Exemplar ii for Unit 2 : Poetry Telephone Conversation by Wole Soyinka Telephone Conversation The price seemed reasonable, location Indifferent. The landlady swore she lived Off premises. Nothing remained But self-confession.
8Madam, 9 I warned, 8 I hate a wasted journey 4 I am African. 9 Silence. Silenced transmission of Pressurized good-breeding. Voice, when it came, Lipstick coated, long gold-rolled Cigarette-holder pipped.
Caught I was, foully. HOW DARK? 9... I had not misheard...
8ARE YOU LIGHT OR VERY DARK? 9 Button B. Button A. Stench Of rancid breath of public hide-and-speak.
Red booth. Red pillar-box. Red double-tiered Omnibus squelching tar.
It was real! Shamed By ill-mannered silence, surrender Pushed dumbfoundment to beg simplification. Considerate she was, varying the emphasis 4 ARE YOU DARK?
OR VERY LIGHT? 9 Revelation came. 8 You mean 4 like plain or milk chocolate? 9 Her assent was clinical, crushing in its light Impersonality. Rapidly, wavelength adjusted, I chose.
8West African sepia 9 4 and as afterthought, 8Down in my passport. 9 Silence for spectroscopic Flight of fancy, till truthfulness clanged her accent Hard on the mouthpiece. 8 WHAT 9S THAT? 9 conceding 8DON 9T KNOW WHAT THAT IS. 9 8Like brunette. 9 8THAT 9S DARK, ISN 9T IT? 9 ... more. less.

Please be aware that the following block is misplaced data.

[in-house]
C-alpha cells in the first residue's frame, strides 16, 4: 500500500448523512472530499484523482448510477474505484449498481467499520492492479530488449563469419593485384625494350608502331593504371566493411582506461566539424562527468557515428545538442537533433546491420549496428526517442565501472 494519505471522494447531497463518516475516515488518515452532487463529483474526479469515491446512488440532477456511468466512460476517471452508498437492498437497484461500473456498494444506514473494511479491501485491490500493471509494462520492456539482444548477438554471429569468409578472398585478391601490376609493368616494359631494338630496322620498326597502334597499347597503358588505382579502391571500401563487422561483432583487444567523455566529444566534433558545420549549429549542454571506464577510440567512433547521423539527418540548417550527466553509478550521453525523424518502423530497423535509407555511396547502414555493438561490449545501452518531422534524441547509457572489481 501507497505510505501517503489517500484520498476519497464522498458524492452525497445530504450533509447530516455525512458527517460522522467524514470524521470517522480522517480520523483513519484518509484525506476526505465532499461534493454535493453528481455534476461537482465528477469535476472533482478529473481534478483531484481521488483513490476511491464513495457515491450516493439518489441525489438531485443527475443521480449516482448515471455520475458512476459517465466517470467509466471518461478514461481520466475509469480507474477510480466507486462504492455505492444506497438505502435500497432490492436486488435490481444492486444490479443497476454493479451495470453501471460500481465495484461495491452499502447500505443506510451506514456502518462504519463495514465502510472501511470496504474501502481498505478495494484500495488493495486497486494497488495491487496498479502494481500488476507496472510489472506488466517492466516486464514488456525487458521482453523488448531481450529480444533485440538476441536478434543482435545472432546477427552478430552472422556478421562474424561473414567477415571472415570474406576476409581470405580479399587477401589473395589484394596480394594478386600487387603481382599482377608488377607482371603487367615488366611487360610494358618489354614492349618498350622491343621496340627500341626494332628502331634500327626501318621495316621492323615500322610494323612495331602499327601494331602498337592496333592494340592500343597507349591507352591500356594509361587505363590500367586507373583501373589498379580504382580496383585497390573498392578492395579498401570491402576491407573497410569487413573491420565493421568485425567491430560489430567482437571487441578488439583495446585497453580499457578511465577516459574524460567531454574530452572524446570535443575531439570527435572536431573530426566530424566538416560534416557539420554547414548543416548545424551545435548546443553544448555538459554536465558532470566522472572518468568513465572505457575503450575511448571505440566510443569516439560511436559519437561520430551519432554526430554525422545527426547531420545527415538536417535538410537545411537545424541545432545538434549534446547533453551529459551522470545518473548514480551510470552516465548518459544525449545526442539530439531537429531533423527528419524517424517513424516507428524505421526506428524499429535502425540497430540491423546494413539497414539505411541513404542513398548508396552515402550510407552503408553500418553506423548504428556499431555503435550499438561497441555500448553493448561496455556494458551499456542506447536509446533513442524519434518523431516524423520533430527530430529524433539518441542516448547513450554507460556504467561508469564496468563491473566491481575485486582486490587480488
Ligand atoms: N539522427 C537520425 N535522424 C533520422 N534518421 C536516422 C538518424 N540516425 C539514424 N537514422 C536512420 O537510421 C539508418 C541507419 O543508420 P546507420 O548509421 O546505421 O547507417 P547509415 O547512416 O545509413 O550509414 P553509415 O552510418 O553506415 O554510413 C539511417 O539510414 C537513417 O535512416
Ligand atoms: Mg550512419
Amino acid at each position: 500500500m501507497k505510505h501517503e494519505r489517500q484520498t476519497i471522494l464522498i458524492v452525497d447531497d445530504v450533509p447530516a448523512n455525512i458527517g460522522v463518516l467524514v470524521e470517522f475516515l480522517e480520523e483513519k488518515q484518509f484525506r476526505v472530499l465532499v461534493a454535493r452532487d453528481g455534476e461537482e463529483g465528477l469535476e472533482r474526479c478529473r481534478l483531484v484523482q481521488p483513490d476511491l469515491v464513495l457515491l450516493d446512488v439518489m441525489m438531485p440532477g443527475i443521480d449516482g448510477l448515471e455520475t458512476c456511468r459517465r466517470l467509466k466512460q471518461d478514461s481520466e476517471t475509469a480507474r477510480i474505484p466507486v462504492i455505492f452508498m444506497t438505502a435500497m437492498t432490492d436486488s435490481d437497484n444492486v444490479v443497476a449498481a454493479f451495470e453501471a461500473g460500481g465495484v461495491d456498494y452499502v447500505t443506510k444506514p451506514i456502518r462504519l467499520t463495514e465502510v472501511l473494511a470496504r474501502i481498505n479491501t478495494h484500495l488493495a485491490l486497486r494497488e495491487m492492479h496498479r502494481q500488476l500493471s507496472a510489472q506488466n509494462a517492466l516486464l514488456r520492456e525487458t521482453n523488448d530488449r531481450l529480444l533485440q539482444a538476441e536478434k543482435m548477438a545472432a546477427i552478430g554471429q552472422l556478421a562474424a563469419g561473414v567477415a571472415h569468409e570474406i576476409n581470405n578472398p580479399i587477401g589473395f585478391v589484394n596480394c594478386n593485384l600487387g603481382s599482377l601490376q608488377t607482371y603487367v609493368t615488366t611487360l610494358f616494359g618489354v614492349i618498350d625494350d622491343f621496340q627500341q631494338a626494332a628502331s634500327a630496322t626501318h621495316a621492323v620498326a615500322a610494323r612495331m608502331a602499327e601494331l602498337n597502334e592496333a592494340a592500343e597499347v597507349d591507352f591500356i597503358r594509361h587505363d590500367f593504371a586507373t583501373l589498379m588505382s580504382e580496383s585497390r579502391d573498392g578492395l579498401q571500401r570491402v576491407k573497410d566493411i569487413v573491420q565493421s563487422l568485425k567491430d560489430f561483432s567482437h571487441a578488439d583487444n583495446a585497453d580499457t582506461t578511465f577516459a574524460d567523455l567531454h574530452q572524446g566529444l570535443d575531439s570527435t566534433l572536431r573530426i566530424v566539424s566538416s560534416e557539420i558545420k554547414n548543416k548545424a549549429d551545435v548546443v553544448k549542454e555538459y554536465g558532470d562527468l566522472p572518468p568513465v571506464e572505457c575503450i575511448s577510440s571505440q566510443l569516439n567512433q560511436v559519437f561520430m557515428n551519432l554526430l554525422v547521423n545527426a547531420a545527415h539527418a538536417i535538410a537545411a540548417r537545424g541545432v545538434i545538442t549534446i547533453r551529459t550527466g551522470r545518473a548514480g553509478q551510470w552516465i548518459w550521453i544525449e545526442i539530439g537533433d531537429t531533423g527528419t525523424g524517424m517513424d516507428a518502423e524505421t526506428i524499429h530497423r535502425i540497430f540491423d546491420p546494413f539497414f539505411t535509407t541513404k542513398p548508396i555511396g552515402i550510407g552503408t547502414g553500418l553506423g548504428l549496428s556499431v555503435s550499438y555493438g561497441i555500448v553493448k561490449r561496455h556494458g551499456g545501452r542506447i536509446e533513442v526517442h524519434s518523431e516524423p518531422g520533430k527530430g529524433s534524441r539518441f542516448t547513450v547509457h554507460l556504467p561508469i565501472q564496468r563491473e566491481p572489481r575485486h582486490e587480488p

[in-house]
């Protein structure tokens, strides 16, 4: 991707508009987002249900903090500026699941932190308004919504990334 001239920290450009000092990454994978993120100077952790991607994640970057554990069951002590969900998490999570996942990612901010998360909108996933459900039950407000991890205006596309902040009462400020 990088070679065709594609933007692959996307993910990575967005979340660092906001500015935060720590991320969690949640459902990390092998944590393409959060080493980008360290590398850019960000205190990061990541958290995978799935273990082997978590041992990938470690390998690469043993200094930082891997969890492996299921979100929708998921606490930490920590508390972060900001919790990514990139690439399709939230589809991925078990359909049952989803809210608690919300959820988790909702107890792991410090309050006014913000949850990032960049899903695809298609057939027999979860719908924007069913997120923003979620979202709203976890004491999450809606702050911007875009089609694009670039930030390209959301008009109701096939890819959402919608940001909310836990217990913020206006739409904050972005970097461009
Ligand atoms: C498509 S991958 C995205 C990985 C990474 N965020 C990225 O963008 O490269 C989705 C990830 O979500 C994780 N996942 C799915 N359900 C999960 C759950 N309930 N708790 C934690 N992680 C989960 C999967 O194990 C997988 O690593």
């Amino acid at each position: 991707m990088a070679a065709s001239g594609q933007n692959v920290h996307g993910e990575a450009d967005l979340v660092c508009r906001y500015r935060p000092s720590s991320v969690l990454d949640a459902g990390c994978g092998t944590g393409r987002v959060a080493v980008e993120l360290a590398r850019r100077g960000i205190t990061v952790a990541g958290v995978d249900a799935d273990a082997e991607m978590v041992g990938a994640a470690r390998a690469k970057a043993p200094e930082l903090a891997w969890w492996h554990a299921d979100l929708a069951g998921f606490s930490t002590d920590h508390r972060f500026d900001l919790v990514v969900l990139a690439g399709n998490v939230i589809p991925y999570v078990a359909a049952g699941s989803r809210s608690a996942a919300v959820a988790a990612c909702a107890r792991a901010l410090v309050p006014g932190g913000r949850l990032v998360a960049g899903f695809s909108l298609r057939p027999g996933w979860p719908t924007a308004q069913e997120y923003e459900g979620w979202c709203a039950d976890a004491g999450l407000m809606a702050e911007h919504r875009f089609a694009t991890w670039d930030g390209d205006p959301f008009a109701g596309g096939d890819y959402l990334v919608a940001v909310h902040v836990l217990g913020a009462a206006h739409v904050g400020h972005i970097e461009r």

8Not altogether. Facially, I am brunette, but, madam, you should see The rest of me.<br><br> Palm of my hand, soles of my feet Are a peroxide blond. Friction, caused 4 Opening lines establish the situation 4 the narrator is looking for lodgings Confession indicates a sense of guilt and wrong- doin Only now do we learn his 8crime 9, which is his race. Note how Soyinka delays the revelation while expectation is increased in the previous lines The warning indicates that the narrator is familiar with this situation 4 he has suffered rejection efore Single word sentence indicates shock and a pause while the landlady thinks The features the narrator imagines characterise the landlady 9s social position 4 but he could be said to be stereotyping her just as she does him Short staccato sentences indicate the narrator checking off items around him to reassure himself of the reality of the situation Language indicates the narrator 9s feelings of inferiority 4 he is 8ill- mannered 9 while she is 8Considerate 9.<br><br> Soyinka creates an ironic distance between the narrator 9s and the reader 9s perception The use of capitals for the landlady helps characterise her as authoritative, insistent The narrator begins to counteract her prejudice with humour The narrator 9s vocabulary indicates an educated and sophisticated man, while the landlady 9s ignorance suggest her inferiority, yet she holds the power in the conversation Ironically, this is what she won 9t do because of her re udice Foolishly, madam 4 by sitting down, has turned My bottom raven black 4 One moment, madam! 9 4 sensing Her receiver rearing on the thunderclap About my ears 4 8 Madam, 9 I pleaded, 8wouldn 9t you rather See for yourself? 9 The narrator again attempts to overcome prejudice with humour, his comic timing emphasised by the hyphens. His reference to taboo ody parts is perhaps also a sign of his frustration and predictably brings the conversation to a close Again this is what the landlady will not do, and the narrator ends the poem still subservient, having to plead The poem has no formal structure, the telephone conversation itself creating the form. It moves frequently between the spoken conversation and the narrator 9s internal thoughts, providing the reader with a constant contrast.<br><br> The two speaking voices are also distinct, with different vocabularies and Soyinka 9s choice of capitals for the landlady. The poem has a comic tone in the final verbal exchanges, but the political point is completely serious. Though the narrator is presented as more intelligent than the landlady, he is in the subservient position throughout, feeling he has to confess his African origins, explain his colour precisely and plead for a chance of a lodging.<br><br> The characterisation and access to the internal thoughts leads the reader to sympathise with the narrator, creating a mixed response to the poem 4 an appreciation of the humour combined with shock at the trials the narrator must endure to find a lace to live.